Breast calcifications

Breast calcifications are small deposits of calcium in the breast. There are two types, macrocalcifications and microcalcifications.

In most cases, breast calcifications are harmless. They are usually picked up during a mammogram (breast x-ray).

Macrocalcifications are found in about half of all women over the age of 50. They are a natural result of breast ageing. They may be caused by calcium deposits in milk ducts, previous injuries or inflammation. They are not linked with cancer and don’t need any treatment.

Microcalcifications are not usually due to cancer. But can sometimes be a sign of pre-cancerous changes or early breast cancer if a group is found in one area. You may need further tests if these are found.

Tests may include a further, close-up mammogram and a breast biopsy. A breast biopsy is a type of test that checks if any cancer cells are present. A sample of breast tissue is collected using either a needle under local anaesthetic or a small operation.

Breast calcifications

Breast calcifications are small areas of calcium in the breast. They can't be felt and usually show up on a breast x ray (mammogram). Calcifications are very common, and in most cases they are harmless. There are two types:

Macrocalcifications

These are coarse calcium deposits in the breast. They look like large white dots or dashes on a mammogram. Macrocalcifications are a natural result of breast ageing and are harmless. They are not linked with cancer and don't need any treatment or checking.

They are found in about half of all women over the age of 50, and in about 1 in 10 (10%) of younger women. They may be caused by calcium deposits in a cyst or in milk ducts as women get older, or as a result of previous injuries or inflammation. Calcium in the diet does not cause calcifications to form.

Microcalcifications

These are tiny calcium deposits that show up as fine white specks on a mammogram. They are usually found in an area of the breast where cells are being replaced more quickly than normal. Microcalcifications are not usually due to cancer. But sometimes a group of microcalcifications seen together in one area (a cluster) may be a sign of pre-cancerous changes or early breast cancer.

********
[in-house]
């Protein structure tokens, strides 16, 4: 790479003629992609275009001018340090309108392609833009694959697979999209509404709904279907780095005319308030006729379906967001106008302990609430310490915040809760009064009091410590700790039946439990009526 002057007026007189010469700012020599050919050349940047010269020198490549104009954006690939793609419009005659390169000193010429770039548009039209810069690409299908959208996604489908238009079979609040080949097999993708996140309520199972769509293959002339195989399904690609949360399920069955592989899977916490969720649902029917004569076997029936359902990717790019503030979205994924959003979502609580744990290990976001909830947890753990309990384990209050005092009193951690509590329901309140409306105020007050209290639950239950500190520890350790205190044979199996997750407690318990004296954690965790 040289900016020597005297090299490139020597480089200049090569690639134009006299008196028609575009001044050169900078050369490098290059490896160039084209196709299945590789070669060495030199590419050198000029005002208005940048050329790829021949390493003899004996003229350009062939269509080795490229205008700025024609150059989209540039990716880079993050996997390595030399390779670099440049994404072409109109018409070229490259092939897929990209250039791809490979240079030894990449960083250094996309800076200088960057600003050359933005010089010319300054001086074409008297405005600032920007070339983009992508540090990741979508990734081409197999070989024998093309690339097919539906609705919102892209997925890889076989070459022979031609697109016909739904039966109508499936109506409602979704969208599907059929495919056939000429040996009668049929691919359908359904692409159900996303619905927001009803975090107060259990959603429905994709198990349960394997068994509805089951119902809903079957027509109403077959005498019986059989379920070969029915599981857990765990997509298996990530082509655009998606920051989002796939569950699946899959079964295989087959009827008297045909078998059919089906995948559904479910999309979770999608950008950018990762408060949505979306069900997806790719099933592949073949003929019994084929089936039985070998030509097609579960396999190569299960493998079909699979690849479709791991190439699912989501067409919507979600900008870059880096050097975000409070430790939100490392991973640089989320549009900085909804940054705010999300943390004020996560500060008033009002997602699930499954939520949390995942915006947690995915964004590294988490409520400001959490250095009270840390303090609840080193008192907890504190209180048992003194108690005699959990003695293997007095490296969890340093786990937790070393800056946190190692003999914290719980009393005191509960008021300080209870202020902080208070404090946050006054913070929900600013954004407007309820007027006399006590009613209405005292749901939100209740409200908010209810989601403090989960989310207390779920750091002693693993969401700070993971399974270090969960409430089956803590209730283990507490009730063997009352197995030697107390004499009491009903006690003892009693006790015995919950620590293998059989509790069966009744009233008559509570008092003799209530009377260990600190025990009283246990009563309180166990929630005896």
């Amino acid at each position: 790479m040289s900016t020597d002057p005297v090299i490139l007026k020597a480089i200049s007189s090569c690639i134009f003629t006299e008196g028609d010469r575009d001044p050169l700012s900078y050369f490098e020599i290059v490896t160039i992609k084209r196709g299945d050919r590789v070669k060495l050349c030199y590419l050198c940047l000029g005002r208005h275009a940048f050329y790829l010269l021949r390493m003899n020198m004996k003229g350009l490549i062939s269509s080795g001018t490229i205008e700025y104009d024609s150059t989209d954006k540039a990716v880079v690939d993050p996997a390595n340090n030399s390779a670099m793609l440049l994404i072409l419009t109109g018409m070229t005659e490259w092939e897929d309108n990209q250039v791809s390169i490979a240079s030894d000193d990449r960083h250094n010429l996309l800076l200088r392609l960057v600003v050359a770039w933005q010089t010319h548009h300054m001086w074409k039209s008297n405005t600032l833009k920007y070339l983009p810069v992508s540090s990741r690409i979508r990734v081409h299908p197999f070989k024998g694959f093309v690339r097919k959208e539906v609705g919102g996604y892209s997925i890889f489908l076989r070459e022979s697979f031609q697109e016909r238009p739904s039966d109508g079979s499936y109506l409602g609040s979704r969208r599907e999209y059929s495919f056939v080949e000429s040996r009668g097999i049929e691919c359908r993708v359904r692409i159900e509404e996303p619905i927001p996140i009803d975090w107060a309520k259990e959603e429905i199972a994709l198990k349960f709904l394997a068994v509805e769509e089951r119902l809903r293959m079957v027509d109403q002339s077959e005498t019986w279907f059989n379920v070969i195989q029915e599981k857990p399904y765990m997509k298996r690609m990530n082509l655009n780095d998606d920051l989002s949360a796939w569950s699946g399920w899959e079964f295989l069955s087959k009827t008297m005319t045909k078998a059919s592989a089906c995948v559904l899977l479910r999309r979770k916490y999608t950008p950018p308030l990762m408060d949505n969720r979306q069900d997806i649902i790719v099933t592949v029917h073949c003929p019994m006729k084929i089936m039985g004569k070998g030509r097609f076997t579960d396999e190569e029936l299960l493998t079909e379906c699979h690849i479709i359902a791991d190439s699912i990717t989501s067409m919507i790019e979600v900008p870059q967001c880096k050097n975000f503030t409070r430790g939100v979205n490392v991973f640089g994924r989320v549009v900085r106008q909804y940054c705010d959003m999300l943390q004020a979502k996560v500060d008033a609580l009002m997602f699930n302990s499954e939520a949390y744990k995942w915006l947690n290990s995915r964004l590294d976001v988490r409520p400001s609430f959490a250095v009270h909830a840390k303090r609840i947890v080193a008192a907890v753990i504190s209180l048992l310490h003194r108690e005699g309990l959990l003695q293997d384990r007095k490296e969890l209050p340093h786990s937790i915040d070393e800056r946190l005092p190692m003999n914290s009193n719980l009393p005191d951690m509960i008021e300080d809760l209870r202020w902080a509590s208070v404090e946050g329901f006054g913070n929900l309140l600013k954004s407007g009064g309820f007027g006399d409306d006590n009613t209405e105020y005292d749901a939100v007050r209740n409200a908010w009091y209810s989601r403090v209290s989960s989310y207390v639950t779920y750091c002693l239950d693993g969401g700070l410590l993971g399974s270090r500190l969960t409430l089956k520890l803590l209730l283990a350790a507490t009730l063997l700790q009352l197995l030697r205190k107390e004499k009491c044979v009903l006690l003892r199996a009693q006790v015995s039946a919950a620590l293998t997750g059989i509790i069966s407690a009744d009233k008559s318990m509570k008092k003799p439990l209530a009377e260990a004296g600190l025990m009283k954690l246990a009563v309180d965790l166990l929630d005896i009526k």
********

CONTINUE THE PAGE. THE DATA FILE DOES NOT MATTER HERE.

If calcifications are seen on a mammogram

If your mammogram shows that there are calcifications, a person who specialises in reading x-rays and scans (radiologist) will look at the size, shape and pattern of calcifications. They will then decide if any further tests are needed.

If only macrocalcifications are found, you won’t need any treatment. If microcalcifications are found, you will usually be asked to have a close-up mammogram of the affected area.

If the results of this mammogram show the changes are clearly not cancer (benign), you won’t need to have any more tests or investigations.

If the results are uncertain, you’ll be advised to have a small sample of tissue taken (biopsy) for examination under a microscope. This gives your doctor more information to help them make an accurate diagnosis.


Breast biopsy

You’ll have a breast biopsy done in the breast clinic or an x-ray department. Your doctor or nurse will explain more about the type of biopsy you will have.

Before the biopsy is taken, the doctor will numb the area where the tissue is to be removed with local anaesthetic. You may feel some discomfort or pressure during the biopsy but only for a short time.

Your breast may be bruised and feel sore for a few days afterwards. You can take painkillers until this eases off and any bruising should go away within a couple of weeks.

Needle (core) biopsy

Your doctor will gently put a needle into the area of calcification to remove a small piece of tissue. They will do this using an ultrasound or a mammogram, which show pictures of the breast, to help guide the biopsy needle to the area of calcification.

Vacuum-assisted biopsy (VAB)

The doctor will place a needle into the area of calcification guided by an ultrasound or mammogram. When the needle is in position, a vacuum gently draws and removes some breast tissue into a small collecting chamber.

Wire guided biopsy

This may be done when a needle (core) biopsy hasn’t removed enough of the calcification, or when the biopsy result is not clear. The doctor inserts a thin wire into the breast - using an ultrasound or a mammogram to guide it – to mark the position of the calcification. The wire is kept in place with a dressing. You will have a small operation and the surgeon will remove the area of calcification. You may have this done under a local or general anaesthetic.


Biopsy results

Most microcalcifications are shown by a biopsy to be non-cancerous (benign). If this is the case, you won’t need any treatment. If cancer cells are found, it is usually a non-invasive breast cancer called ductal carcinoma in situ (DCIS), or a very small, early breast cancer. Both these can be treated very successfully.


Back to Pre-cancerous conditions

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